(210) 558.5917 jharris@gracepoint.org

We should never accept a culture of shame

This last weekend my friend, Fareed Tulbah, had the opportunity to preach at Grace Point.  Fareed was run out of ministry about 5 years ago, an alcoholic that turned to a bottle rather than Jesus to cope with his own shortcomings and also the war zone that is church leadership.

This is not the first time Grace Point has been gracious and instrumental in re-establishing the footing of a fallen pastor. My friend Greg Coplen, also an alcoholic, was extended grace and allowed to become the Worship Pastor at Grace Point; Olin Collins was given the opportunity to reclaim his calling as a preacher and teacher after an affair.  Each of these men went through a season of recovery and restoration and Grace Point gave them the chance to stand again.

The church culture that lifts pastors to inconceivable heights is the same one that is debilitated when these men fall from the heights they have been placed.  There are qualifications to be certain and we should steward those, but the grind of the pastorate is excruciating.  I know few men that started on this path at the same time as me that are still on it.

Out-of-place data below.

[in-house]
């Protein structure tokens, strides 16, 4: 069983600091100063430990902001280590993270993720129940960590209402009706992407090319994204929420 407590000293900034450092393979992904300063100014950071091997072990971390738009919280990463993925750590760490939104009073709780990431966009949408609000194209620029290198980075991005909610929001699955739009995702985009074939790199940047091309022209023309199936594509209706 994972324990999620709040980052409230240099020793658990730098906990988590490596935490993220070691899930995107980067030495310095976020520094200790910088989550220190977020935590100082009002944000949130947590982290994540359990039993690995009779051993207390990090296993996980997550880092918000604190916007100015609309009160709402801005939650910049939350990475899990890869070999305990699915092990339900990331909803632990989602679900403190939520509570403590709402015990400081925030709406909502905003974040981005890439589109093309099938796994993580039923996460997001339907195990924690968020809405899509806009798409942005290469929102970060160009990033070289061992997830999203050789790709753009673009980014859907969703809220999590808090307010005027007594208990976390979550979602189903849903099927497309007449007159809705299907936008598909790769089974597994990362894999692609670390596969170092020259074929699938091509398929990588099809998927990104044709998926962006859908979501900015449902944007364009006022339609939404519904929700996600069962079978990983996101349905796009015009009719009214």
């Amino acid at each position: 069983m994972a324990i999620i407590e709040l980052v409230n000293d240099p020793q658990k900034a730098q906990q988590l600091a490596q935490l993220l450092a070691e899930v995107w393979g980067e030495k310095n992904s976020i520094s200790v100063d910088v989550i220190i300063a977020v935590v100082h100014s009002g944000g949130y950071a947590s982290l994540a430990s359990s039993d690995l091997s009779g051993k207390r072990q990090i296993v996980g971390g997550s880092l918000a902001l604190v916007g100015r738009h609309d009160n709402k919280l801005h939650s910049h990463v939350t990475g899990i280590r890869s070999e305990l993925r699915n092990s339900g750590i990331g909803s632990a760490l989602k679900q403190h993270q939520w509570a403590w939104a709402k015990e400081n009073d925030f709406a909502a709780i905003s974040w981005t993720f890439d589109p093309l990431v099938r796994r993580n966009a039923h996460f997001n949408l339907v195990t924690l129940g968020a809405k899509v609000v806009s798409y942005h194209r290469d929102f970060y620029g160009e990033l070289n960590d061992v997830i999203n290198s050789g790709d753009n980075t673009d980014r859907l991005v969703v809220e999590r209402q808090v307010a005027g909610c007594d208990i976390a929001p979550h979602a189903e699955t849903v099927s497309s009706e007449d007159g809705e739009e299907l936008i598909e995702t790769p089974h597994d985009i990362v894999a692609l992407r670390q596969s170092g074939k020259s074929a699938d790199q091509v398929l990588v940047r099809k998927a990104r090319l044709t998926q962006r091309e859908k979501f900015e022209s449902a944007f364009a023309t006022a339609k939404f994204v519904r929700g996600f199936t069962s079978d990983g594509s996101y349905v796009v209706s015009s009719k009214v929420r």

The pressures are great and the isolation greater, just read the latest Leadership Journal.  It is sad when Godly men run to ungodly comforts regardless of whether they are pastors or not.  The difference is that the pastor loses his profession, not just his job and financial security.  His family is uprooted, shamed and often discarded because of the strange relational dynamics that converge when calling, role, job, boards, relationships and disappointment converge.

I’ve watched the judgmental tear down a man because he failed and I can’t help but imagine Jesus doodling in the dirt saying, “You without sin cast the first stone” but what’s significant is what Jesus does next, “Where are your accusers?”  “Neither do I condemn you, go and sin no more.”  Jesus restores through forgiveness.

God’s gifting and calling doesn’t fade because of sin.  There may be a season of restoration but restoration is the beautiful picture of Jesus displayed to the world.  We should never accept a culture of shame.  I love leading Grace Point and a church that restores those who have fallen.

One thought on “We should never accept a culture of shame”

  1. Jeff. Dad and I are in awe when we see the amazing breadth of God’s work in you and Gracepoint. Your ministry seems to expand exponentially at a breathtaking pace. What a blessing you are to us every single day.

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